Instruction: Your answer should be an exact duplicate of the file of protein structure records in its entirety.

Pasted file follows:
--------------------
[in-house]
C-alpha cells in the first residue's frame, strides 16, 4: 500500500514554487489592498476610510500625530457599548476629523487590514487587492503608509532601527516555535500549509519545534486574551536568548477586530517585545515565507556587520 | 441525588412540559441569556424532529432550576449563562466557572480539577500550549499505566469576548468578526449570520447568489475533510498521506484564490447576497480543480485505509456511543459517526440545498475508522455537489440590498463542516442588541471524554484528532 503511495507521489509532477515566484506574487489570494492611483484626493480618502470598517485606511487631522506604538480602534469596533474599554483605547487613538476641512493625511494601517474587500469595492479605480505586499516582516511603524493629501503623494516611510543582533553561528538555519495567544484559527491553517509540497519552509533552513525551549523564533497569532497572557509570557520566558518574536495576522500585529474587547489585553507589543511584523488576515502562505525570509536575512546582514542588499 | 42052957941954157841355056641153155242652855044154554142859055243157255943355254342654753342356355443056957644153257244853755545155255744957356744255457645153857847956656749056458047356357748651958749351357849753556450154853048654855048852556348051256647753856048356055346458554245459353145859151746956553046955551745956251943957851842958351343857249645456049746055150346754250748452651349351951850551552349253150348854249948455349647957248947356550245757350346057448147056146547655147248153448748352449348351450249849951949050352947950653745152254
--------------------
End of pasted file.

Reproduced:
[in-house]
C-alpha cells in the first residue's frame, strides 16, 4: 500500500514554487489592498476610510500625530457599548476629523487590514487587492503608509532601527516555535500549509519545534486574551536568548477586530517585545515565507556587520 | 441525588412540559441569556424532529432550576449563562466557572480539577500550549499505566469576548468578526449570520447568489475533510498521506484564490447576497480543480485505509456511543459517526440545498475508522455537489440590498463542516442588541471524554484528532 503511495507521489509532477515566484506574487489570494492611483484626493480618502470598517485606511487631522506604538480602534469596533474599554483605547487613538476641512493625511494601517474587500469595492479605480505586499516582516511603524493629501503623494516611510543582533553561528538555519495567544484559527491553517509540497519552509533552513525551549523564533497569532497572557509570557520566558518574536495576522500585529474587547489585553507589543511584523488576515502562505525570509536575512546582514542588499 | 42052957941954157841355056641153155242652855044154554142859055243157255943355254342654753342356355443056957644153257244853755545155255744957356744255457645153857847956656749056458047356357748651958749351357849753556450154853048654855048852556348051256647753856048356055346458554245459353145859151746956553046955551745956251943957851842958351343857249645456049746055150346754250748452651349351951850551552349253150348854249948455349647957248947356550245757350346057448147056146547655147248153448748352449348351450249849951949050352947950653745152254